When Is Train Rail?


What is this?

Grafton railway or train station? Does it matter?

I think of it as a train station.

And ARTA refers to it as such.

One of the things that has amused me (sometimes) or at least surprised me is the complaints I get off forum by email.

Some are simply mad.

Others are fair and rational.

One the other day was from a certain high ranking official whom I felt quite rightly thought some of the comments related to him on the forum had got a bit over the top and colourful.

Glad he at least reads the forum - but it does underline the point that if you want people to take notice of your comments, you need to watch your language.

Anyway back to the train station.

John Gilbert from UK ticks me off today:

Please don’t keep saying “Train Station.”  Return to the until recently normal usage, “Railway Station.”  John Gilbert

Sorry John. The signs point to a “train station” not railway station.

And to be frank, if that’s all we had to worry about with the rail infrastructure in Auckalnd, I’d be a very happy man.




  1. William M says:

    If you don’t count Auckland Railway Station (the strand) and Wellington Railway Station as examples… Remuera, Newmarket, Ellerslie - they’ve all been called Train Stations, not Railway Stations… if we’re truly going to be anal about it. It’s called the Auckland Railway Network because it sounds better off the tongue. Try Remuera Railway Station and then tell me whether Grafton Railway Station is any different. The signage all over Auckland points to ‘Train Stations’. Even Britomart.

  2. Paul says:

    Its good to see the readership is diverse and taking note

    Keep up the good work Jon C.

    I look forward to my trip home to NZ this Xmas to checkout all the hard work that’s been put into the Auckland Rail “Network”

  3. James B says:

    Well it is a bus stop and not a road stop.

  4. Richard says:

    Does it really matter as stated above.
    Passenger trains were invented in England as I recall and stations were traditionally called railway stations and they were called train stations in America. In Europe I think railway stations are the norm eg Bahnhof.
    Personally I prefer railway station being a traditionalist but I wont lose sleep seeing Train station as long as there is a service!

  5. Mike F says:

    Which came first the railway or the train.
    You cannot have a Train Station without a railway (because no trains could get to it) but you can have a Railway Station without a train (because the railway is next to the station)
    However if it dose not have trains it can’t be a station.
    Dam you John from the UK - having used either without thinking about it I’m now going to be up all night deciding which one to use.
    Oh no - what about Railroad station.

  6. Sacha says:

    Train is a shorter word

  7. Geoff says:

    Railway Station has always been the term in New Zealand, and still is everywhere outside Auckland. The Train Station term only crept into Auckland in the late 90′s, when the local rail network ended up in local body hands and people from outside the rail industry started running things. It’s so entrenched now that KiwiRail have adopted it when referring to Auckland network stations, but they still use the railway station term everywhere else in New Zealand.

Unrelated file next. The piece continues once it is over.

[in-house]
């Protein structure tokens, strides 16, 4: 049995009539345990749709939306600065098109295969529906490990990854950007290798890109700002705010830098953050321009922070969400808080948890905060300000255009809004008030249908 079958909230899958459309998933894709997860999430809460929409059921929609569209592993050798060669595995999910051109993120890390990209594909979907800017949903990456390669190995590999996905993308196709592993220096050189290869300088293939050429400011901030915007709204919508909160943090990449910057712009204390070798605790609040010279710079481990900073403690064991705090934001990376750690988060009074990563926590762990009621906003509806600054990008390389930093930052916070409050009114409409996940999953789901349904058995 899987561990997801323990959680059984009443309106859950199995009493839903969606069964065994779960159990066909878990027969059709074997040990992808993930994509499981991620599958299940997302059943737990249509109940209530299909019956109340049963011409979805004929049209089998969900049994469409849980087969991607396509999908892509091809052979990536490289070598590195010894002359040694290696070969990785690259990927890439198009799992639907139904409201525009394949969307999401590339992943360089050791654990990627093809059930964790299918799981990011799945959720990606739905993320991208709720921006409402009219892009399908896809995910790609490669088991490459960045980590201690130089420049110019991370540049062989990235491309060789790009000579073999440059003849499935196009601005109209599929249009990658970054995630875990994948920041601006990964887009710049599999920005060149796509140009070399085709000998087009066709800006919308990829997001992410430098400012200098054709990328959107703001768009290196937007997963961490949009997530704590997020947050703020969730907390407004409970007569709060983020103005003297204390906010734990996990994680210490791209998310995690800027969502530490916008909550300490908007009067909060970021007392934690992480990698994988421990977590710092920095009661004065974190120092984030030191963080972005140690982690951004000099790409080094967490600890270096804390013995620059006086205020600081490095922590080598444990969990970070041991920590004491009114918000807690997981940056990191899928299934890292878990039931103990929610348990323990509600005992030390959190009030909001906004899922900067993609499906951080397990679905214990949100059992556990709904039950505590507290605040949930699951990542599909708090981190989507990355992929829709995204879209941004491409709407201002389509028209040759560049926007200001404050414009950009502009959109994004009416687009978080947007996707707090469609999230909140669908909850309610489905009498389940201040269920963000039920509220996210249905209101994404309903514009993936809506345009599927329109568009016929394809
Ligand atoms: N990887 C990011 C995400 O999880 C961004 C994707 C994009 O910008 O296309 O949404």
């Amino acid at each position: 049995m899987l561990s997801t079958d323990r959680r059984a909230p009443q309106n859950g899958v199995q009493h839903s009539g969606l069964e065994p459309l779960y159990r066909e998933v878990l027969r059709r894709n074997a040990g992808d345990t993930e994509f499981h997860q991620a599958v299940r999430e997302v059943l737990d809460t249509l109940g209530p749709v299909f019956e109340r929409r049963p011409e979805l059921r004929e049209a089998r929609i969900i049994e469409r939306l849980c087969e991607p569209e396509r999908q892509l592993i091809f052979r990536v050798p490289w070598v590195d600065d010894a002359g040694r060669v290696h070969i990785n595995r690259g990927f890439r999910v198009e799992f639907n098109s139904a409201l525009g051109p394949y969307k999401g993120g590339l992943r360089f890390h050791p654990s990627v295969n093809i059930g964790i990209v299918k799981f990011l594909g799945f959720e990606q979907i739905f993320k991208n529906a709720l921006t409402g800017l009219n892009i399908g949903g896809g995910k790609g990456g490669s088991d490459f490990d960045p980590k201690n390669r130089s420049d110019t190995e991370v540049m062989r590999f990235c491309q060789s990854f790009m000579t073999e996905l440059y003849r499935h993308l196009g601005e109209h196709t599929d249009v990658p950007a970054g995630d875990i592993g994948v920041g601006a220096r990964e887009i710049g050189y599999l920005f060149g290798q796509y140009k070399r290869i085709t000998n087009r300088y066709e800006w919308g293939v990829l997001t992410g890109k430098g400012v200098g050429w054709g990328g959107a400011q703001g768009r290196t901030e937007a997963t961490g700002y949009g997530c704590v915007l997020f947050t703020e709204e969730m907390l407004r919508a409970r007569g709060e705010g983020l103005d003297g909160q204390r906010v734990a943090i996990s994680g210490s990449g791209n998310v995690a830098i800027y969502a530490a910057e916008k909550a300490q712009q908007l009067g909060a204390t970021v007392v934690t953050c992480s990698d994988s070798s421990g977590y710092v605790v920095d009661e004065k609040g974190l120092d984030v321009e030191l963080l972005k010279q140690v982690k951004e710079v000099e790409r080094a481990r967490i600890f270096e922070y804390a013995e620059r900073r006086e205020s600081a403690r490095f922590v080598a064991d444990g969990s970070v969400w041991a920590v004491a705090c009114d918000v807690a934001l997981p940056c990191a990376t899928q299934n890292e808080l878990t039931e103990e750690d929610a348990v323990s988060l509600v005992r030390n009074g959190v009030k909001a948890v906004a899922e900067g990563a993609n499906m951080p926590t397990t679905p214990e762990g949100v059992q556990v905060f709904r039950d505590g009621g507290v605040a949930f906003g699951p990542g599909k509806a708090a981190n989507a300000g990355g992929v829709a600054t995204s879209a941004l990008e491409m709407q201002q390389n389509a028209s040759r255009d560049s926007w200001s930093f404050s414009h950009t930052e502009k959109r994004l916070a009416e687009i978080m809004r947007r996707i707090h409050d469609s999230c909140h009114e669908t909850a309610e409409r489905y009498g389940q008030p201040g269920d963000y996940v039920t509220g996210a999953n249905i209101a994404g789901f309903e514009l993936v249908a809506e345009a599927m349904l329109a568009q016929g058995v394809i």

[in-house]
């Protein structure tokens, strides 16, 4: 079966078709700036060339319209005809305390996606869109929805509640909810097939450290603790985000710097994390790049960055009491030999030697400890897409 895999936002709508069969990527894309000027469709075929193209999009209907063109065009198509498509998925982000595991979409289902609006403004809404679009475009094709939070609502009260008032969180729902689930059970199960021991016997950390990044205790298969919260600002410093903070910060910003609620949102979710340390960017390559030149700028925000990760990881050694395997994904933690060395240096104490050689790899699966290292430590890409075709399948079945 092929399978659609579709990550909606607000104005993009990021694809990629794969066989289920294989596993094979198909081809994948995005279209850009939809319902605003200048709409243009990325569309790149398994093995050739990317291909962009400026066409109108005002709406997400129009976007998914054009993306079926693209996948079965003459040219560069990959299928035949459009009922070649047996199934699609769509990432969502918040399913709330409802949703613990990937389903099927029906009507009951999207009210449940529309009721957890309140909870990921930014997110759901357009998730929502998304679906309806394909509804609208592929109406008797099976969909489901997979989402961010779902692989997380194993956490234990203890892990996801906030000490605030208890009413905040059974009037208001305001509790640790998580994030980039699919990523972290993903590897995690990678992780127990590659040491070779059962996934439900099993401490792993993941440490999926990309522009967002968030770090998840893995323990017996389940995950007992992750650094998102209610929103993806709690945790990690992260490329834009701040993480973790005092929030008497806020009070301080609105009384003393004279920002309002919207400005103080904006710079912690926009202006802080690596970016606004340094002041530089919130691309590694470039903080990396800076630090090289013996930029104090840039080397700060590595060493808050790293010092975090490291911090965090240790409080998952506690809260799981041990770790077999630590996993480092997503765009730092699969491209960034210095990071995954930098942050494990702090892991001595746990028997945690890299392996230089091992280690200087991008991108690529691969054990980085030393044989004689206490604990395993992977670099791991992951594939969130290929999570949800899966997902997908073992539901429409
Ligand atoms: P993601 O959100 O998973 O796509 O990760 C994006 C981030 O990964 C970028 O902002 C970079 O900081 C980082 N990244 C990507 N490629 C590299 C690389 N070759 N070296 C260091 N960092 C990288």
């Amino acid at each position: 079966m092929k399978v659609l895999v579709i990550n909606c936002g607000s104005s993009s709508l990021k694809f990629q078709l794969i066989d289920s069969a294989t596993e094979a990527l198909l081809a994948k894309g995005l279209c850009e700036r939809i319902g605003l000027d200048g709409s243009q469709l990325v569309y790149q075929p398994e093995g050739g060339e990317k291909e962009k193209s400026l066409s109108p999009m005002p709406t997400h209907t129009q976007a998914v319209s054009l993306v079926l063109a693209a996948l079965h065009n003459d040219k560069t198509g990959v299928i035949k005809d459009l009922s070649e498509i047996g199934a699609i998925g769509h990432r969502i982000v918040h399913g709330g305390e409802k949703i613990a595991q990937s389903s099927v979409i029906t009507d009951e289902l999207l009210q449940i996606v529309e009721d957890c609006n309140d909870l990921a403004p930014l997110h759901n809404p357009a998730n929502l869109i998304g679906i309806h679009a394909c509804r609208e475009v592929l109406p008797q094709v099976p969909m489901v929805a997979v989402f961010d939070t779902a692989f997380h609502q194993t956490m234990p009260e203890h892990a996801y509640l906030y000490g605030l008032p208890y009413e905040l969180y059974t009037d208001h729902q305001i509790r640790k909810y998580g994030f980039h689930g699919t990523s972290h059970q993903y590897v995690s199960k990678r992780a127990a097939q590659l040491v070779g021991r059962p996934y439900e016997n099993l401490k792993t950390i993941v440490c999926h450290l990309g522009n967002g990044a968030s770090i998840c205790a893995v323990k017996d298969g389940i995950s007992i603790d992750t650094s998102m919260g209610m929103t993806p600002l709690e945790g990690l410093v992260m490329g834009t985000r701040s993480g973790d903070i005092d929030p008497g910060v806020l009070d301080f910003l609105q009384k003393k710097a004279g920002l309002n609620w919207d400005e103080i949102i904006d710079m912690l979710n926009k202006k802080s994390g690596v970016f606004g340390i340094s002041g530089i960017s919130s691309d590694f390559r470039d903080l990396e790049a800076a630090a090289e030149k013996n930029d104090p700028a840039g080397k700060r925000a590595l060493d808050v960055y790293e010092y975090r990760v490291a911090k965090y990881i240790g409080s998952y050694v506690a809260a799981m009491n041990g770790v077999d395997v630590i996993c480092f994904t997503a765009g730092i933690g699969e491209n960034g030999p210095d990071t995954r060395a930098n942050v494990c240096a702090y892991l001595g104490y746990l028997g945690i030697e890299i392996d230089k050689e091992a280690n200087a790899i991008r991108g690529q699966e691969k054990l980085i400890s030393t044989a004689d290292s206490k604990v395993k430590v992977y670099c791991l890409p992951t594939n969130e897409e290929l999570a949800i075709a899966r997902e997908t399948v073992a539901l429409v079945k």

8. Mike F says:

    Obvious spelling mistake on my post ! Damn

  9. Steved says:

    How about a compromise

    Forget Railway and Train, in the future we’ll just say I’m off to the station ( Yes Railway or Train Station will be identified by it’s name ie Britomart and so on ) Just another twist. More on a serious note All the New Stations are fantastic in the sense it makes one feel welcome.

  10. kel says:

    I always thought ‘Train Station’ sounded more modern. ‘Railway’ sounds so old. I am glad Mr. Gilbert’s not in charge! :P

  11. Ian says:

    Railway station is much nicer though I don’t lose sleep about it. I think S. Joyce reads your blog because he had a bit of a whinge about pro rail blogs claiming pretty much that they were not in touch with reality. Keep up the good work.

  12. joust says:

    On the contrary, I think the articles on this blog are very much in touch with reality. Perhaps the nature of some comments however that such a forum attracts unfortunately often sound myopic. Something his detractors often accuse Mr Joyce of being.

    I do agree that Jon C does an excellent job.

  13. DanC says:

    If some one says either then I know what they mean. That’s all that matters. London = tube, metro, underground, subway. It’s all one thing, I don’t tell people to call it something else.

  14. Carl says:

    who actually cares, the fact that they say “we don’t pay attention to people who use language” is a load crap.

    who doesn’t swear or curse these days? all this PC stuff about being correct.

    these people need to read the forums and take note of what ever day users are actually saying.

    its very fine sitting in an office in your suit planning the future of railway, to then drive home, its another to actually use and pay for it day in and day out.

    language or not, this is one of the most constructive forums i’ve ever posted on.

  15. ingolfson says:

    I agree. Sure, there’s some negativity, but some of that is “earned” by the rather negative attitude towards rail amongst some quarters - and thus acceptable as long as it doesn’t descend to name-calling (which, acknowledged, it sometimes does).

    On the pro side, this blog celebrates things when they go right - and doesn’t stint on coverage of non-rail transport topics. Jon C obviously has his own opinions, but he’s doing a good job.

  16. Jon C says:

    @ingolfson Thats kind of you.

  17. ingolfson says:

    Hey, gotta get my daily fix, might as well encourage you in continuing your work for all us transport nerds :-)


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